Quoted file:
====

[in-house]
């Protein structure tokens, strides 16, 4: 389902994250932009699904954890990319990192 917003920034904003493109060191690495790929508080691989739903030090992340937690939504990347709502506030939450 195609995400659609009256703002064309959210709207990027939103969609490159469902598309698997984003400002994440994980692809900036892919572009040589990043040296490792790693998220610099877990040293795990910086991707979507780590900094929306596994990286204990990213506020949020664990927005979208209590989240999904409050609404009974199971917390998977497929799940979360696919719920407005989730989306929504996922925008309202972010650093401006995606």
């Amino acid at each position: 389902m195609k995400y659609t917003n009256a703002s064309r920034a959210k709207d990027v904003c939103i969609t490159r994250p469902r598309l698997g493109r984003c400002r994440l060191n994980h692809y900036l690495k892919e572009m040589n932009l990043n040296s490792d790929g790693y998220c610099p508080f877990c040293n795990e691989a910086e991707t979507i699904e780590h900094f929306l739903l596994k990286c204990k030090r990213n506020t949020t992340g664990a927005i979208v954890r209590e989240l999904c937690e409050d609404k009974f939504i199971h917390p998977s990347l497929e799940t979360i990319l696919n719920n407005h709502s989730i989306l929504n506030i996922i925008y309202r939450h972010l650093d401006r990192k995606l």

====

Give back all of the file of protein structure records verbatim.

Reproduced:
[in-house]
């Protein structure tokens, strides 16, 4: 389902994250932009699904954890990319990192 917003920034904003493109060191690495790929508080691989739903030090992340937690939504990347709502506030939450 195609995400659609009256703002064309959210709207990027939103969609490159469902598309698997984003400002994440994980692809900036892919572009040589990043040296490792790693998220610099877990040293795990910086991707979507780590900094929306596994990286204990990213506020949020664990927005979208209590989240999904409050609404009974199971917390998977497929799940979360696919719920407005989730989306929504996922925008309202972010650093401006995606």
């Amino acid at each position: 389902m195609k995400y659609t917003n009256a703002s064309r920034a959210k709207d990027v904003c939103i969609t490159r994250p469902r598309l698997g493109r984003c400002r994440l060191n994980h692809y900036l690495k892919e572009m040589n932009l990043n040296s490792d790929g790693y998220c610099p508080f877990c040293n795990e691989a910086e991707t979507i699904e780590h900094f929306l739903l596994k990286c204990k030090r990213n506020t949020t992340g664990a927005i979208v954890r209590e989240l999904c937690e409050d609404k009974f939504i199971h917390p998977s990347l497929e799940t979360i990319l696919n719920n407005h709502s989730i989306l929504n506030i996922i925008y309202r939450h972010l650093d401006r990192k995606l």